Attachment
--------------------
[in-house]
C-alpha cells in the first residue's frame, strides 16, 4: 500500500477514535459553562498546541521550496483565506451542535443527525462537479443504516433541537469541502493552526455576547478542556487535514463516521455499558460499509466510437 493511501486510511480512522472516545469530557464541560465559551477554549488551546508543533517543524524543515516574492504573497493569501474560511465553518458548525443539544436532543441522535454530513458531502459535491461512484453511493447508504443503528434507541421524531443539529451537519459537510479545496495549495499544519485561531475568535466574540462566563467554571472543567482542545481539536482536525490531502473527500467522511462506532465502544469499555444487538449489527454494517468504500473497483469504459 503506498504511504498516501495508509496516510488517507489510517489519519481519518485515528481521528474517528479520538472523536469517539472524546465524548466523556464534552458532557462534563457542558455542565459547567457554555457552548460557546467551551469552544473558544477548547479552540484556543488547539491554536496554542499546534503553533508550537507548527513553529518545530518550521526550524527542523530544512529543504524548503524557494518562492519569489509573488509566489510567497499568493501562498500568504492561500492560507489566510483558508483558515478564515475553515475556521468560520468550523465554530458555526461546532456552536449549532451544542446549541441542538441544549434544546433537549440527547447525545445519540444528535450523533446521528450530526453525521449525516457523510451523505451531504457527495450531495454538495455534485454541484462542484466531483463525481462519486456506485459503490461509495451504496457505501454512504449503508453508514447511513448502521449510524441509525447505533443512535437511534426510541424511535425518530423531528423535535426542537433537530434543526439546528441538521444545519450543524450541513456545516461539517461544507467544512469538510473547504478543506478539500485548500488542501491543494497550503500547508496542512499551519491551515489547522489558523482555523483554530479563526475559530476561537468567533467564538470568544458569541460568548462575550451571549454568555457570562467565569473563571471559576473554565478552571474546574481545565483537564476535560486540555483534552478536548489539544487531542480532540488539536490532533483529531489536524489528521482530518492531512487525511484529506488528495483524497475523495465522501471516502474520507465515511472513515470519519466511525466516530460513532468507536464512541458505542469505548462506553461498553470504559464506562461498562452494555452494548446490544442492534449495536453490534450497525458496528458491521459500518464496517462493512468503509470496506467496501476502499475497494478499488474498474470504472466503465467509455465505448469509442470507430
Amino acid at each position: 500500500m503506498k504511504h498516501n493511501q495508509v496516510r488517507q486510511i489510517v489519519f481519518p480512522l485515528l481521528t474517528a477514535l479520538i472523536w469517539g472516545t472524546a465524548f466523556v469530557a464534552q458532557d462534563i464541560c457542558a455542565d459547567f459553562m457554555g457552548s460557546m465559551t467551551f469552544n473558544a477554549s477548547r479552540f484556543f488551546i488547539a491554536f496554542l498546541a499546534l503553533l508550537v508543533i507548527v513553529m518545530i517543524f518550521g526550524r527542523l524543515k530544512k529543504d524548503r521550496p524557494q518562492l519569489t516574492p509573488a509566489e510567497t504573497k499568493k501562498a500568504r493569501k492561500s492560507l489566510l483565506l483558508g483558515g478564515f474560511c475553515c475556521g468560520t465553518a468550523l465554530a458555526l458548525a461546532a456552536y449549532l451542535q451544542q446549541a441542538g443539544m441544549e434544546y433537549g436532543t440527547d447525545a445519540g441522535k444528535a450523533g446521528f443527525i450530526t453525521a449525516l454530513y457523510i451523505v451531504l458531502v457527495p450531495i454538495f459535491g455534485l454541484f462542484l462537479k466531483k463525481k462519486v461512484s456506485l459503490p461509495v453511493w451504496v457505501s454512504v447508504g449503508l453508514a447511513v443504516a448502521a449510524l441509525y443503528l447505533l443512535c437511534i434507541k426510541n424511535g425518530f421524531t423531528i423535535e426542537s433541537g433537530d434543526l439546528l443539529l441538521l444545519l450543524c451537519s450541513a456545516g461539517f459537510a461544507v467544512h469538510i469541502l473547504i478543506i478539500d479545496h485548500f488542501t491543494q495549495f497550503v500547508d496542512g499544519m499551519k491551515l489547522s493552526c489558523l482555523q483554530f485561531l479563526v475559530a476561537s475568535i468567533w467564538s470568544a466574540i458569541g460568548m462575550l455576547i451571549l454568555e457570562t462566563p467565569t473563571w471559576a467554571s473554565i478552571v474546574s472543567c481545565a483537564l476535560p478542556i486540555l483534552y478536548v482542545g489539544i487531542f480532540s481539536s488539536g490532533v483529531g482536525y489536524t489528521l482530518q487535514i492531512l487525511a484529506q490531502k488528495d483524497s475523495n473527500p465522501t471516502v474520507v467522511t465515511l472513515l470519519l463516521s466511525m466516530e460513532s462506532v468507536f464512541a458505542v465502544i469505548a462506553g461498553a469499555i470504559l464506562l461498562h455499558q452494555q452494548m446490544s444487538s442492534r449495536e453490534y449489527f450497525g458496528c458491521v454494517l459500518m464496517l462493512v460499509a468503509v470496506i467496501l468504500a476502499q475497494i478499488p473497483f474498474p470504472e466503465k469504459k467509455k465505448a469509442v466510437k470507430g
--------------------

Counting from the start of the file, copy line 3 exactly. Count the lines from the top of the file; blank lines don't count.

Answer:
Amino acid at each position: 500500500m503506498k504511504h498516501n493511501q495508509v496516510r488517507q486510511i489510517v489519519f481519518p480512522l485515528l481521528t474517528a477514535l479520538i472523536w469517539g472516545t472524546a465524548f466523556v469530557a464534552q458532557d462534563i464541560c457542558a455542565d459547567f459553562m457554555g457552548s460557546m465559551t467551551f469552544n473558544a477554549s477548547r479552540f484556543f488551546i488547539a491554536f496554542l498546541a499546534l503553533l508550537v508543533i507548527v513553529m518545530i517543524f518550521g526550524r527542523l524543515k530544512k529543504d524548503r521550496p524557494q518562492l519569489t516574492p509573488a509566489e510567497t504573497k499568493k501562498a500568504r493569501k492561500s492560507l489566510l483565506l483558508g483558515g478564515f474560511c475553515c475556521g468560520t465553518a468550523l465554530a458555526l458548525a461546532a456552536y449549532l451542535q451544542q446549541a441542538g443539544m441544549e434544546y433537549g436532543t440527547d447525545a445519540g441522535k444528535a450523533g446521528f443527525i450530526t453525521a449525516l454530513y457523510i451523505v451531504l458531502v457527495p450531495i454538495f459535491g455534485l454541484f462542484l462537479k466531483k463525481k462519486v461512484s456506485l459503490p461509495v453511493w451504496v457505501s454512504v447508504g449503508l453508514a447511513v443504516a448502521a449510524l441509525y443503528l447505533l443512535c437511534i434507541k426510541n424511535g425518530f421524531t423531528i423535535e426542537s433541537g433537530d434543526l439546528l443539529l441538521l444545519l450543524c451537519s450541513a456545516g461539517f459537510a461544507v467544512h469538510i469541502l473547504i478543506i478539500d479545496h485548500f488542501t491543494q495549495f497550503v500547508d496542512g499544519m499551519k491551515l489547522s493552526c489558523l482555523q483554530f485561531l479563526v475559530a476561537s475568535i468567533w467564538s470568544a466574540i458569541g460568548m462575550l455576547i451571549l454568555e457570562t462566563p467565569t473563571w471559576a467554571s473554565i478552571v474546574s472543567c481545565a483537564l476535560p478542556i486540555l483534552y478536548v482542545g489539544i487531542f480532540s481539536s488539536g490532533v483529531g482536525y489536524t489528521l482530518q487535514i492531512l487525511a484529506q490531502k488528495d483524497s475523495n473527500p465522501t471516502v474520507v467522511t465515511l472513515l470519519l463516521s466511525m466516530e460513532s462506532v468507536f464512541a458505542v465502544i469505548a462506553g461498553a469499555i470504559l464506562l461498562h455499558q452494555q452494548m446490544s444487538s442492534r449495536e453490534y449489527f450497525g458496528c458491521v454494517l459500518m464496517l462493512v460499509a468503509v470496506i467496501l468504500a476502499q475497494i478499488p473497483f474498474p470504472e466503465k469504459k467509455k465505448a469509442v466510437k470507430g